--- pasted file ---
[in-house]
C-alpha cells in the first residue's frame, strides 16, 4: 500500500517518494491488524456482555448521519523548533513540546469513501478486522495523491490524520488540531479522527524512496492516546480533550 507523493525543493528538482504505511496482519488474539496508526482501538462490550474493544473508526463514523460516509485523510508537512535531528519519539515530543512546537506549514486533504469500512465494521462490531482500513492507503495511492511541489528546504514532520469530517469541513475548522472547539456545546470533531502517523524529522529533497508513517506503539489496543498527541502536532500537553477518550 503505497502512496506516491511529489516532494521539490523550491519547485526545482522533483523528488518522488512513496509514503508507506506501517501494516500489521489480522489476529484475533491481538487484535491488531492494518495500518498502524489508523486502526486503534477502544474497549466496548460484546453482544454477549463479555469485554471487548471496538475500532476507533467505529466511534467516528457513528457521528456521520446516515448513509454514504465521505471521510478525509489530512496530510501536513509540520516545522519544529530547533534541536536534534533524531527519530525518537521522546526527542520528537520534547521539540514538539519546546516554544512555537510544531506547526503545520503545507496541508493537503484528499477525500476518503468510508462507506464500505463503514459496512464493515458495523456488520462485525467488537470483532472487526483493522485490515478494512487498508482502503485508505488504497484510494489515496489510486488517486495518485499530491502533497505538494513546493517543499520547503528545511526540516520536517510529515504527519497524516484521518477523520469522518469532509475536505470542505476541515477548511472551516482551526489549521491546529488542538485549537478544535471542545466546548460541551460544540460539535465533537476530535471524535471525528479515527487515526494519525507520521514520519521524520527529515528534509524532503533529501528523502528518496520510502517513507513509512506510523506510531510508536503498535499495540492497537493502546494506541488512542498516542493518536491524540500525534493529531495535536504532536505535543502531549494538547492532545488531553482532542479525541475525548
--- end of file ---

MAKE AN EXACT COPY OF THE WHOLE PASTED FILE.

[in-house]
C-alpha cells in the first residue's frame, strides 16, 4: 500500500517518494491488524456482555448521519523548533513540546469513501478486522495523491490524520488540531479522527524512496492516546480533550 507523493525543493528538482504505511496482519488474539496508526482501538462490550474493544473508526463514523460516509485523510508537512535531528519519539515530543512546537506549514486533504469500512465494521462490531482500513492507503495511492511541489528546504514532520469530517469541513475548522472547539456545546470533531502517523524529522529533497508513517506503539489496543498527541502536532500537553477518550 503505497502512496506516491511529489516532494521539490523550491519547485526545482522533483523528488518522488512513496509514503508507506506501517501494516500489521489480522489476529484475533491481538487484535491488531492494518495500518498502524489508523486502526486503534477502544474497549466496548460484546453482544454477549463479555469485554471487548471496538475500532476507533467505529466511534467516528457513528457521528456521520446516515448513509454514504465521505471521510478525509489530512496530510501536513509540520516545522519544529530547533534541536536534534533524531527519530525518537521522546526527542520528537520534547521539540514538539519546546516554544512555537510544531506547526503545520503545507496541508493537503484528499477525500476518503468510508462507506464500505463503514459496512464493515458495523456488520462485525467488537470483532472487526483493522485490515478494512487498508482502503485508505488504497484510494489515496489510486488517486495518485499530491502533497505538494513546493517543499520547503528545511526540516520536517510529515504527519497524516484521518477523520469522518469532509475536505470542505476541515477548511472551516482551526489549521491546529488542538485549537478544535471542545466546548460541551460544540460539535465533537476530535471524535471525528479515527487515526494519525507520521514520519521524520527529515528534509524532503533529501528523502528518496520510502517513507513509512506510523506510531510508536503498535499495540492497537493502546494506541488512542498516542493518536491524540500525534493529531495535536504532536505535543502531549494538547492532545488531553482532542479525541475525548